JF Ptak Science Books Quick Post (Part of our History of Boredom series)
(An episode in comic history in which is found a common thread in Dr. Seuss, SpongeBob SquarePants and Jacques Derrida.)
It may have been Bertrand Russell, or William James, or Arthur Eddington that this story begins with, but since the ending is the same, it really doesn't matter where it begins. The story goes like this: one of them was giving a lecture on cosmology and the idea of infinite regression, when he was suddenly interrupted by an old lady (or young man) who asserted that what they just heard was rubbish, and that the universe was supported in an ark that was traveling on the back of a turtle.
"And what is the turtle standing on, I wonder" asked Russell/James/Eddington.
"Why, its turtles all the way down" came the reply from the old lady/young man.
And that is indeed what we have here with the vocabulary of the post-moderns and deconstructionists--vocabulary built upon nothing and wrapped around itself, all the way down.
This business suffers far too much from living within its own self-defined and unaccountable vocabulary, in spite of it being a happy place where things can't go wrong because it is both simultaneously supported and crippled by "its own criterion of validity" (thanks to Walter Johnson for an utterly accurate book-tearing lesson on that hideous phrase from long ago). So just like any other belief system when something doesn't quite agree with something else, a new word/meaning is added into the stew to make everything add up to gumbo.
And so what I came to was a way of greasing the turtle stack, creating a phrase constructor for post-structural/deconstruction conversation. Even though it is entirely farcical it seems to me to make as much sense as the original. Try it and see. This would work much better with drop-down boxes and such, but I didn't want to spend very much time on this, at all. And much like Dr. Seuss' Yertle, the view seems very much clearer back down in the mud.
If I was to try to market this "program" on a plastic circular disk for $4.95 in college bookstores, the ad copy might read something like this:
Jacques Derrida’s Own, un-Patented 10-Second Homespun Intellectual Travel Kit of Words, Wordified
"Monsters cannot be announced.
One cannot say: 'here are our monsters',
without immediately turning the monsters into pets”—JD, 1979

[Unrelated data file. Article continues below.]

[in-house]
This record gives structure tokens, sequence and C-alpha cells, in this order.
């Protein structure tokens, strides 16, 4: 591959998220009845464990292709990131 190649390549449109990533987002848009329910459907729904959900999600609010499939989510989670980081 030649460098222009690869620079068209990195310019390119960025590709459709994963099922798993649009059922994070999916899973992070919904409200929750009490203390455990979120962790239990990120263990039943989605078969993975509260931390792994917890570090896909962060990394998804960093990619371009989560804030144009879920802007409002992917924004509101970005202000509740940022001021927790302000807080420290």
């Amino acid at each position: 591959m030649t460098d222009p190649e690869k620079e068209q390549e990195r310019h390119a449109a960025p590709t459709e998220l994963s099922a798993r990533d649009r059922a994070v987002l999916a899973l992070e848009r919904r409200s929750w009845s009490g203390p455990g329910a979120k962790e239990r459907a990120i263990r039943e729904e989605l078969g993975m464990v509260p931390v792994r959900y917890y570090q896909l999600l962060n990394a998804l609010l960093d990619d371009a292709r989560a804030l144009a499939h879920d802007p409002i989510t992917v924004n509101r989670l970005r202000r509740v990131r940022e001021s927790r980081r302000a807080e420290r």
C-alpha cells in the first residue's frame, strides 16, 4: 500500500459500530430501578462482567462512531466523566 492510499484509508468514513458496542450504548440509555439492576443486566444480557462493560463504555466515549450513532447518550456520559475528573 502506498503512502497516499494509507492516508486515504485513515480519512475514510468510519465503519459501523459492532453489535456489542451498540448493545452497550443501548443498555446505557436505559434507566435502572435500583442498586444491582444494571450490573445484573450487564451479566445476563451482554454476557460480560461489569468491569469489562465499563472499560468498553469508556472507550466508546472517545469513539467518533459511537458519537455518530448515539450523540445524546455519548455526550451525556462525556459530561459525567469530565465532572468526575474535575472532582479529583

“Words are nothing
and nothing is nothing,
then double nothing is words—JD, 1982
Caveat: the following may, or may not, be true.
Background: Jacques Derrida, Algerian-born philosopher and non-historian, came into prominence in America with his critical approach or methodology or philosophy of deconstruction. In the areas of philosophy and literary criticism alone, Derrida has been cited more than 14,000 times in journal articles over the past 17 years; more than 500 US, British and Canadian dissertations treat him and his writings as primary subjects.
History and source of the sentence-generating template: Owing to a monstrous schedule of speaking and writing it leaves little to wonder how M. Derrida infused his confusing private vocabulary. The mystery was partially solved in 1996 when an attaché case was discovered in M. Derrida’s vacated Muncie (Indiana) hotel room. Mysteriously the name tag on the old valise was that of Justice Louis M. Brandeis, but inspection of its contents revealed additional documents naming the owner as “:Mine” and “Jacques Derrida”. The valise, originally tied together with 150-year old paper, was filled with inscrutably marked papers-in-progress as well as notebooks written in non-discernable French and heavily ill-written English. Of the highest interest though was the “Word Machine” taped to the lid of the attaché, the contents of which we outline below.
Taped to the machine was the following note in which Derrida writes of himself in the third-person:
"The Hydra has many heads. You will not be able to choose between this one on the one hand, on the other that. And the play of differences between the right and the left hand that Jacques Derrida insists on in writing about Heidegger's hand disrupts the demonstrability of the properly human as the being of pointing or monstration: Hands, that is already or still the organic or technical dissipation. Nonetheless, what is pointed out or towards, what may even be handed to you (t)here is an alpha-bête, an ABC of deconstruction and Derrida, a monstrous beginning, written without hands, and with the help of many hands."
Below we offer the "monster’s" tool of arranging and affecting words into being.
“Meanings have some when their infused with the infusion of applicable privilege falsehoods which heterogenate the stratagem dilemmas of truth strangleholds. Incipient speech sensates the implied messaging of meaning of words; we and I mean to retrend those meanings discursive into their logocentric signs or irrelevant relationships. That is my journey, and by journey I don’t mean journey.” --JD, 1972
The Three Column Meaning Machine for Constructing Deconstructionist/Post-Structuralist Phrases
Simply take one word from each column, string them together, and place them in the middle of any sentence. You will instantly achieve a confused status with any listener, and create a "sentence enhancer" without needing to know the meaning of the words, just like everyone else.
(Assume that others will be confused by incorporating any combination of three-word phrases from the following constructions—just choose any one word from each of the three columns, put them together, and—voila—you’ve got the vocabulary that will confuse and delight your associates in the occasional way that Derrida did.)
This effort was first published on utility poles in downtown Asheville, North Carolina. None of the 15 postings survived more than a day.